Israel needs a constitution now

Dr. Norman Bailey

The current lack of accountability on the part of our politicians is putting the country's very survival at stake.

It is well known that when David ben Gurion declared the independence of Israel in 1948, at the same time he announced that there would be a convention held to adopt a constitution for the new country a few months later. The convention never took place because of the attack on the nascent country by its Arab neighbors.

Since that time, there have been several attempts to hold such a constitutional convention, but without success, largely due to the fact that the politicians benefited from the spontaneous political system that emerged, which, unique in the world, vests sovereignty not in the people or a head of state, but in the political parties.

As a result,, the members of the Knesset, instead of representing an identifiable group of citizens of Israel, to whom they are responsible, represent and are responsible to one person--the head of their party.
It is nothing short of a miracle that within the boundaries of such a dysfunctional, not to say absurd, political system, Israel has become a scientific, technological, economic and military success.

It is, however, becoming ever-more clear, with the collapse of the latest jerry-built government and with yet another election looming which will probably not resolve anything, that this political situation cannot continue. Not only are multiple domestic and foreign national interests under threat, but it is not clear that the Israeli state can continue to accomplish such fundamental and elementary functions as approving a budget.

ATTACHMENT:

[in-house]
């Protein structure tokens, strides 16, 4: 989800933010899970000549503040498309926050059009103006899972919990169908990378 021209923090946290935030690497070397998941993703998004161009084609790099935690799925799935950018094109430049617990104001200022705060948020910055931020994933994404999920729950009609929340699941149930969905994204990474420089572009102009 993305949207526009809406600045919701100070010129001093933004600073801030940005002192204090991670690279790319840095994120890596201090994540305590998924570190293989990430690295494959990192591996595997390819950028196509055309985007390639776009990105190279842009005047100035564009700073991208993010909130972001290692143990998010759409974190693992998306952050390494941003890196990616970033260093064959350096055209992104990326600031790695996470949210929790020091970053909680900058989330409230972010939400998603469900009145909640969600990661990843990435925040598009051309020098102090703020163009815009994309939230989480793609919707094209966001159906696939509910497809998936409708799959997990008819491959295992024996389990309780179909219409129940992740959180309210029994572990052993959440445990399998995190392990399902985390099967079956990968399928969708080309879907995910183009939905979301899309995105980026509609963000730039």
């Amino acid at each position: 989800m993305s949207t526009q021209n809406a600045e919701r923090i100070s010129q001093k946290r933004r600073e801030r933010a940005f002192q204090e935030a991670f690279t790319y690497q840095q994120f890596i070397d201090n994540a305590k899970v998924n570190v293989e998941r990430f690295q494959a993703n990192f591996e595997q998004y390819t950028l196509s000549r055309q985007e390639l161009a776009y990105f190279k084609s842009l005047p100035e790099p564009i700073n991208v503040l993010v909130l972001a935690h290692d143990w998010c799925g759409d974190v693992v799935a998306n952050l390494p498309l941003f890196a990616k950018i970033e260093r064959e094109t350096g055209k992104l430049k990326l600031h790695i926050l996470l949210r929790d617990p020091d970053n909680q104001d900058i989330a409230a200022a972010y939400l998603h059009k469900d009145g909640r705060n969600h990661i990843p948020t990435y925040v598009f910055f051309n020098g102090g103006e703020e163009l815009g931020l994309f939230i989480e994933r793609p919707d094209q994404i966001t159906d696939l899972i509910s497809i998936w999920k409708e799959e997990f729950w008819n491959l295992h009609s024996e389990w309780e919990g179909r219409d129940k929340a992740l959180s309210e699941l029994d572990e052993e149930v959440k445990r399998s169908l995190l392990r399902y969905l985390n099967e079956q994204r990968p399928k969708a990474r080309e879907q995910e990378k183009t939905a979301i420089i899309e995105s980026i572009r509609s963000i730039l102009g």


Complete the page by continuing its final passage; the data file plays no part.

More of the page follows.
While it is not impossible that one of the prominent political figures will decide to set aside personal interest for the interests of Israeli society and embrace the necessity of adopting a constitution, it is more likely that a public movement will be required to force such a development.

When and if it happens, the convention delegates will be faced with a choice of models:

1. The American presidential model, in which the president is both head of state and head of government.
2. The British parliamentary model, in which the monarch is the head of state and the prime minister is head of government. The head of state is a symbolic figure, representing the nation, as opposed to any particular political, social or religious faction and the prime minister runs the country.
3. The French parliamentary model, in which the president is, in corporate terms, the CEO (Chief Executive Officer) and the prime minister is COO (Chief Operating Officer).

The most suitable governmental model for Israel would undoubtedly be the British model (with a symbolic president rather than monarch), both because it would require the least change from the present structure and because Israel needs a symbol of national unity, given its social and religious divisions.

But whichever model is adopted, the members of the Knesset must be elected by electoral district, with the citizens voting for individuals, not parties. Only then will it become a truly a government of and by the people, not a cabal of party leaders.

Can someone be found to organize and lead such a movement? He or she would be the equivalent of a second founder of the state.

Dr. Norman Bailey is professor of Economic Statecraft at the Galilee International Management Institute, and adjunct professor at the Institute of World Politics, Washington DC. Dr. Bailey was a senior staff member of the National Security Council during the Reagan administration and of the Office of the Director of National Intelligence during the George W. Bush administration.

Published by Globes, Israel business news - - on June 1, 2022.

© Copyright of Globes Publisher Itonut (1983) Ltd., 2022.

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